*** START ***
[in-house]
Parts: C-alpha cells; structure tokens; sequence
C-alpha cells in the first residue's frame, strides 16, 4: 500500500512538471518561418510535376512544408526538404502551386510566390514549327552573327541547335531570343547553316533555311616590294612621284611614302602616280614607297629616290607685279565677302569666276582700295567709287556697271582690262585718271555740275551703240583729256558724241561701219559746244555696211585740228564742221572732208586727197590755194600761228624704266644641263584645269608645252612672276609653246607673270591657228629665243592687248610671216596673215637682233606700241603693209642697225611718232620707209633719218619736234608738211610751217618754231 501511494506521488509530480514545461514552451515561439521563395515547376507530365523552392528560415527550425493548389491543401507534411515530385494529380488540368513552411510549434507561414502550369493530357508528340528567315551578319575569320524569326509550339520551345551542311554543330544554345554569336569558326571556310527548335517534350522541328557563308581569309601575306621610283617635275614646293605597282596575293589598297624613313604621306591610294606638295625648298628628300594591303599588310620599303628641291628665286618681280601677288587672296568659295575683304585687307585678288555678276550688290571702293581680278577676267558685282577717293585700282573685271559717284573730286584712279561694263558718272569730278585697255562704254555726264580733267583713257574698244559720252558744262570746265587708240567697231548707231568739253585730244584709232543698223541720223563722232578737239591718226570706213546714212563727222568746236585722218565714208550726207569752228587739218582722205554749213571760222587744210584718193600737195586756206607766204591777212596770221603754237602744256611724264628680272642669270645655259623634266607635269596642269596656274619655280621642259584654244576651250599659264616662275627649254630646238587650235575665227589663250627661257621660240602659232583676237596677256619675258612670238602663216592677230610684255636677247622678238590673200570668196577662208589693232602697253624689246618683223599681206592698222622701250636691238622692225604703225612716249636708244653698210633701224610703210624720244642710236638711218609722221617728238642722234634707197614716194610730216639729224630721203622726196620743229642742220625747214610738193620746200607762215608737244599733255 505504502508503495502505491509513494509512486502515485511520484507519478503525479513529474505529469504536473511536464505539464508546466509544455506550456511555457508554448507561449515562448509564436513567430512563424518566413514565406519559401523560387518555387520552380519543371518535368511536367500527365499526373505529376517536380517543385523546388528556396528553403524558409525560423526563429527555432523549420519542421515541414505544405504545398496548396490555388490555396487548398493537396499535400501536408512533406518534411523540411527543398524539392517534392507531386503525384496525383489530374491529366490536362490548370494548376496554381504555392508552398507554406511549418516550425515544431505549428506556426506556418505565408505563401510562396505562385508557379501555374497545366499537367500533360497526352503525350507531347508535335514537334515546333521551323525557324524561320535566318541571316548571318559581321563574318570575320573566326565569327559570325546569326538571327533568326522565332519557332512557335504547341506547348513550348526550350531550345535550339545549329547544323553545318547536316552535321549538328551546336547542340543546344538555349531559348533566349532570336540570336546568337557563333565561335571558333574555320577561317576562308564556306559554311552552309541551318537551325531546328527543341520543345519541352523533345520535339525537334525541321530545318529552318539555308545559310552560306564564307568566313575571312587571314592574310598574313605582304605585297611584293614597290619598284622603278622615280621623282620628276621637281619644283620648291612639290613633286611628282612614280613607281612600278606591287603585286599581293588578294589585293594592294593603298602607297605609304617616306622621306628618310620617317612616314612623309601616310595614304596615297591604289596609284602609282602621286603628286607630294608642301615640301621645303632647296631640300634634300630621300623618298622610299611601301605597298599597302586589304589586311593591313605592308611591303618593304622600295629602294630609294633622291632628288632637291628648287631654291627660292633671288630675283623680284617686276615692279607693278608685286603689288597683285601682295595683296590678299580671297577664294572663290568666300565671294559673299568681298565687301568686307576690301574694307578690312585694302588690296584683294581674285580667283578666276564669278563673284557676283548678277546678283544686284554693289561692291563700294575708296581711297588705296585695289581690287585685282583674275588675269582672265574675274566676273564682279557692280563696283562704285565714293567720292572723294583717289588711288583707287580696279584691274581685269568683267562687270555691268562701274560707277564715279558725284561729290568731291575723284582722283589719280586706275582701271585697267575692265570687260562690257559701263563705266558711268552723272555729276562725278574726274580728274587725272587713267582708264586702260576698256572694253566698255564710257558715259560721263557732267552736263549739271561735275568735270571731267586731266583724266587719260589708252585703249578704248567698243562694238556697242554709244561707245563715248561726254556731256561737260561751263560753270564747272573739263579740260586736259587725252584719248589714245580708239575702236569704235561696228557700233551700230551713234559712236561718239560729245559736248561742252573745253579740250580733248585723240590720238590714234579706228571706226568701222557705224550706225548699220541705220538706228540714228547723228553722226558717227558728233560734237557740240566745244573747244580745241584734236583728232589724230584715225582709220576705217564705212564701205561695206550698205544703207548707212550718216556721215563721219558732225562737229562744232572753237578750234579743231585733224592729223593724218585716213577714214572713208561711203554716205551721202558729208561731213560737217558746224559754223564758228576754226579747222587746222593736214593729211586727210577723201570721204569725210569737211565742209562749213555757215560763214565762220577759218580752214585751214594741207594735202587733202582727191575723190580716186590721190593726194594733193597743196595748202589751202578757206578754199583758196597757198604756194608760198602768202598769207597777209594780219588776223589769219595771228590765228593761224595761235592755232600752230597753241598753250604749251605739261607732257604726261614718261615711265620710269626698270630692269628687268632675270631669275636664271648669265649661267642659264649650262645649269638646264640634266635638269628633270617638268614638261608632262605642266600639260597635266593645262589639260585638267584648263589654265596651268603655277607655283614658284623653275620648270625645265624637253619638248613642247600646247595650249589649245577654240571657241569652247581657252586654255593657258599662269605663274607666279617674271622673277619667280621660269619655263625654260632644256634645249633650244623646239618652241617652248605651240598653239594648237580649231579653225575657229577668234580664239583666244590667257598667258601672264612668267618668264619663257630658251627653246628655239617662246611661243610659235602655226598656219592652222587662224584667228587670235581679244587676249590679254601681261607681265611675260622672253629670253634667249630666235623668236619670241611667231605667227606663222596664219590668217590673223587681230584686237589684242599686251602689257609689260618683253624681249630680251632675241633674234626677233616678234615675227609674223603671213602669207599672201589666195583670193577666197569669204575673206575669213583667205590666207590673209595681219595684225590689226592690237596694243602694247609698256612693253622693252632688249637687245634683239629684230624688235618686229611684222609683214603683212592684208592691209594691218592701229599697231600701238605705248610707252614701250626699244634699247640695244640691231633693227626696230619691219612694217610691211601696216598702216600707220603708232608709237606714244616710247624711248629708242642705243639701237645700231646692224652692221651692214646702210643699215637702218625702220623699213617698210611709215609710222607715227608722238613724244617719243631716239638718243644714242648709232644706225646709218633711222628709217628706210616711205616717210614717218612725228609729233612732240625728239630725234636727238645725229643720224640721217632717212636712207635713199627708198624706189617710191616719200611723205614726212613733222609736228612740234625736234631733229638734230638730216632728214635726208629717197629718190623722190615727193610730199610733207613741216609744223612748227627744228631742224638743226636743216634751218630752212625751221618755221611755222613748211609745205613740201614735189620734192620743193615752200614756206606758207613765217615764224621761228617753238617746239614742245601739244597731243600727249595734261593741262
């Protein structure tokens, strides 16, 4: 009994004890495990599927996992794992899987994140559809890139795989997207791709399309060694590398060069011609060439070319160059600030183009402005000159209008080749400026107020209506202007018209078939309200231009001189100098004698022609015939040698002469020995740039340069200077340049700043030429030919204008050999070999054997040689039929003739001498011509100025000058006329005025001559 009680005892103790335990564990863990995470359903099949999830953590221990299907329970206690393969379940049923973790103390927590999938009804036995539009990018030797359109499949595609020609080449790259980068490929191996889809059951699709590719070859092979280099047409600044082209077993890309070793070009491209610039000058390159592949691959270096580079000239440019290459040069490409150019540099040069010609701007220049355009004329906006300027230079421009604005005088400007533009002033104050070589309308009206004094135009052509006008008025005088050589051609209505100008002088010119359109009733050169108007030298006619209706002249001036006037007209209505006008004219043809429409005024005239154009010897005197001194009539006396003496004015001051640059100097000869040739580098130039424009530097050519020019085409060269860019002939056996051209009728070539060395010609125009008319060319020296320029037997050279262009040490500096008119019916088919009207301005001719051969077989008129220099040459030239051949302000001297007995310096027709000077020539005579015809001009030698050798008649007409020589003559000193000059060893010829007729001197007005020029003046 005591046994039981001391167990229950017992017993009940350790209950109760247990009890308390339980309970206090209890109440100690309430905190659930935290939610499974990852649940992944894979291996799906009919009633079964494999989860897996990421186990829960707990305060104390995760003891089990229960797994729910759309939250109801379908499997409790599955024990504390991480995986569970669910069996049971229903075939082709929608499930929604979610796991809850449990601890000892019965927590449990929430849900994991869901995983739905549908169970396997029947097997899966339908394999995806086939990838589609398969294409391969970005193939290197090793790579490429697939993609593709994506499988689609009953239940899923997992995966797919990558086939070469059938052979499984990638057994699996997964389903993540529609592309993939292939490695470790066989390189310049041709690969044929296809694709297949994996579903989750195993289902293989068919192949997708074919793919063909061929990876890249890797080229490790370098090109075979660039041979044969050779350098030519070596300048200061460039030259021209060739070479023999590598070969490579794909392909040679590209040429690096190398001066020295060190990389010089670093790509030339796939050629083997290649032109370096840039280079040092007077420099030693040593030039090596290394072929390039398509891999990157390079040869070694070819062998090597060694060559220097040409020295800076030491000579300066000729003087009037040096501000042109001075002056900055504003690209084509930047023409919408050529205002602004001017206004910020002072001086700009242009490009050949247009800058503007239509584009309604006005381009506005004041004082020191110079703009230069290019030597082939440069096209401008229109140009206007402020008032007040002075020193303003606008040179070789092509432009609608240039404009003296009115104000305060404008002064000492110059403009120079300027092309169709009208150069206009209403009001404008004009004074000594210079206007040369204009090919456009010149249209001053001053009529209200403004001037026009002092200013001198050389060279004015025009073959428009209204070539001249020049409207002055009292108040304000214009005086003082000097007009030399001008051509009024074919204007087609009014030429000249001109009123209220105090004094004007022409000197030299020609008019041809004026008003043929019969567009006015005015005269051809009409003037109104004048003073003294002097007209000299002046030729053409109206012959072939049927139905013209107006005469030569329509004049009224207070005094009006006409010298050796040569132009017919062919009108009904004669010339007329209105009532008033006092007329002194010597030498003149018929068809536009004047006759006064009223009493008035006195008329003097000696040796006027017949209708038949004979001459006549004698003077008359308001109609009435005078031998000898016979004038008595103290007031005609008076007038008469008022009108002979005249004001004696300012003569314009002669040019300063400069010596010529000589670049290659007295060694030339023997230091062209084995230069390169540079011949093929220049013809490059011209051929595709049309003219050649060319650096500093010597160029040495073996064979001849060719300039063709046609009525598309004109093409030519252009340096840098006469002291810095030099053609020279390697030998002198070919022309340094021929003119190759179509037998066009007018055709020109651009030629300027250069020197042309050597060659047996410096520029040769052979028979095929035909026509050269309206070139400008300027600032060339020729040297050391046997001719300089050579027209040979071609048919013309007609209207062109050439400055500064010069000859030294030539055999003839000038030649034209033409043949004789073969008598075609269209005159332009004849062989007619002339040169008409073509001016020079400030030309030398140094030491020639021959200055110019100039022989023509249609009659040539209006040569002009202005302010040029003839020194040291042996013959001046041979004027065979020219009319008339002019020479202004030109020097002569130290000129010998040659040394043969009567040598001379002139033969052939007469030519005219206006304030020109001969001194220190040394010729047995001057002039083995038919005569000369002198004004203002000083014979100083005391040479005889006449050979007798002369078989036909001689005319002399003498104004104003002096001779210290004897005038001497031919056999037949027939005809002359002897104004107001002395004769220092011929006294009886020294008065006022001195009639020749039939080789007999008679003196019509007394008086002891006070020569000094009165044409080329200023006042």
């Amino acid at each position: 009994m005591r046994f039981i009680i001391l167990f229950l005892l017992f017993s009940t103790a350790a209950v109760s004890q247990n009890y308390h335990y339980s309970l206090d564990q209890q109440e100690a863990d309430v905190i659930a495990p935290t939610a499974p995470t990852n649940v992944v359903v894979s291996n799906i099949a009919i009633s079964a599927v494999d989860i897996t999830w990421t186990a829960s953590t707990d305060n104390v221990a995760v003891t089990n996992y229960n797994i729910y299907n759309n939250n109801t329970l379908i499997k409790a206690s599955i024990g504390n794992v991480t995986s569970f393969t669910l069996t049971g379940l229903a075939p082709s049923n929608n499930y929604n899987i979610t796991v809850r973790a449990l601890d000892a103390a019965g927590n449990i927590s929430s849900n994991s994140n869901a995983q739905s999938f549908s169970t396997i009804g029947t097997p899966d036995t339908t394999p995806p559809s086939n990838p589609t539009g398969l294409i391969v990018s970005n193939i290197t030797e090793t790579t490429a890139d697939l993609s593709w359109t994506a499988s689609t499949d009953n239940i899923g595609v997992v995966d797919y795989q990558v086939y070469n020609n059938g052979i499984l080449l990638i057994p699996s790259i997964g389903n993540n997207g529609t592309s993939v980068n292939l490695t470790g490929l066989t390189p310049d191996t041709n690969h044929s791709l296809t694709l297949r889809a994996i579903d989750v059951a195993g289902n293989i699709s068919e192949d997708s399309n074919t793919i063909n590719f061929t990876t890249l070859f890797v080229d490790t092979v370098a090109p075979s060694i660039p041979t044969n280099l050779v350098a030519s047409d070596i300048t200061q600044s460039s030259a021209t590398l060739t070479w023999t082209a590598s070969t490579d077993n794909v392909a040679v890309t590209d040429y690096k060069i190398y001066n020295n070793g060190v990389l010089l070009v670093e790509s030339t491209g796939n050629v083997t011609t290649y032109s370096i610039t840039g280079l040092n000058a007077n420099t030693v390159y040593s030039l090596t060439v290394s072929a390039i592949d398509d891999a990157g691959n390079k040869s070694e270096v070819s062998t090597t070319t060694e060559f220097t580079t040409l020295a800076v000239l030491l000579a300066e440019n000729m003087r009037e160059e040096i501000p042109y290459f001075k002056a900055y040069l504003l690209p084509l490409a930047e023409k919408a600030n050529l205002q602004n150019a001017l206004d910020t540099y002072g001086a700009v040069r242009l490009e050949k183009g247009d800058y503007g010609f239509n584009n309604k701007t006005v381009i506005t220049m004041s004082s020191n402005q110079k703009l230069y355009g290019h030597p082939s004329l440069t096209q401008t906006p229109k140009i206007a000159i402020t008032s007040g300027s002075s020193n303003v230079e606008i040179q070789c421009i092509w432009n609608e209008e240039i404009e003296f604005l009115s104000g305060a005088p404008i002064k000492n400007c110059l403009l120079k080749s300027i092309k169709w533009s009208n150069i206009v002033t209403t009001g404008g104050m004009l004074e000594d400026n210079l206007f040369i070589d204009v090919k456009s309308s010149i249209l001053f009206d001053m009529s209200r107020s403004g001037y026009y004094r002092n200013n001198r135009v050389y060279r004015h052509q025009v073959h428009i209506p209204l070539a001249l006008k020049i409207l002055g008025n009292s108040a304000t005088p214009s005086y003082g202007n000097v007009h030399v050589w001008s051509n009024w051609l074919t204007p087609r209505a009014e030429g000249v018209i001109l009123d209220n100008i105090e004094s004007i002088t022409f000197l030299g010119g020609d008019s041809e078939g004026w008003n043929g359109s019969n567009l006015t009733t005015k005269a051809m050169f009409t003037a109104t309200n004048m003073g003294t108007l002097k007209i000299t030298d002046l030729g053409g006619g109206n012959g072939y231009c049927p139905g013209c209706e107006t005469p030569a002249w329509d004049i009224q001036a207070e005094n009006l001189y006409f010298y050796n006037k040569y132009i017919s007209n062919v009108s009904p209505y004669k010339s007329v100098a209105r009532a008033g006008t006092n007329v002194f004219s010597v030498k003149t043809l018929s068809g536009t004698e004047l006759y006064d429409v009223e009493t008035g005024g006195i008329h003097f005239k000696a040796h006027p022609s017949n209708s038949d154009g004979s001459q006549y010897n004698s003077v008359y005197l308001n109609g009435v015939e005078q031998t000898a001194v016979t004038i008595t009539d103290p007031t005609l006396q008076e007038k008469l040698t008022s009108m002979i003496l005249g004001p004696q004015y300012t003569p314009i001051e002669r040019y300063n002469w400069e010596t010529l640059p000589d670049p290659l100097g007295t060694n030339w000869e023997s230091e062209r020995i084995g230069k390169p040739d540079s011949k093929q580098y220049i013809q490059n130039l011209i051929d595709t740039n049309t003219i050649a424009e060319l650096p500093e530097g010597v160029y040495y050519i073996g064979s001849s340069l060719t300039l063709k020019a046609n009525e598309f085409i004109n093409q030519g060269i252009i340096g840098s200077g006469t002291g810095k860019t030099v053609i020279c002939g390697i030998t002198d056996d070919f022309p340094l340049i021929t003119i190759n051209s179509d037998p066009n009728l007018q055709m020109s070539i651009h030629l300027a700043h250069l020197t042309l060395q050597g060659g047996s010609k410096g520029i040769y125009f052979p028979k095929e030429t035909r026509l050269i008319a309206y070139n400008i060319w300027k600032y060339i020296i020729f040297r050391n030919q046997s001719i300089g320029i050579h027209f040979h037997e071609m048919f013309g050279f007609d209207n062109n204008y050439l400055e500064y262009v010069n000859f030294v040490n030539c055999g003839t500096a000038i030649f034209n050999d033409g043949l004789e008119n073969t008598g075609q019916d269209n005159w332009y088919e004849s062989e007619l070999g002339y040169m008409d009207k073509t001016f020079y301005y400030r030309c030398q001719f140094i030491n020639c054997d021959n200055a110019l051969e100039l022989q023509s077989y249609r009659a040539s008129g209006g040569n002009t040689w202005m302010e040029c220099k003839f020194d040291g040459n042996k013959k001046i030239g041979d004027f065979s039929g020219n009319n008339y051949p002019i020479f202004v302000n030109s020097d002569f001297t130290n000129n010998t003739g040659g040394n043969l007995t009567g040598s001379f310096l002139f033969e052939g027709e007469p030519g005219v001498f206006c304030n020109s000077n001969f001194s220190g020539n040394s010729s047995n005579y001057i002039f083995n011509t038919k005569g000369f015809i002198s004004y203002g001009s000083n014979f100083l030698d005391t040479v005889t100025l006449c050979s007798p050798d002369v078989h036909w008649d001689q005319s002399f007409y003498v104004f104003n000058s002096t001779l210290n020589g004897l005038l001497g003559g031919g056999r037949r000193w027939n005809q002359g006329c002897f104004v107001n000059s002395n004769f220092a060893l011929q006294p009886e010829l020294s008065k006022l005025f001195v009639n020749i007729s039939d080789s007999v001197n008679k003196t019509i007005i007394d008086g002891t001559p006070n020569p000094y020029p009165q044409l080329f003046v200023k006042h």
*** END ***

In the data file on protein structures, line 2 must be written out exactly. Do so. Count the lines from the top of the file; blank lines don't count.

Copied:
Parts: C-alpha cells; structure tokens; sequence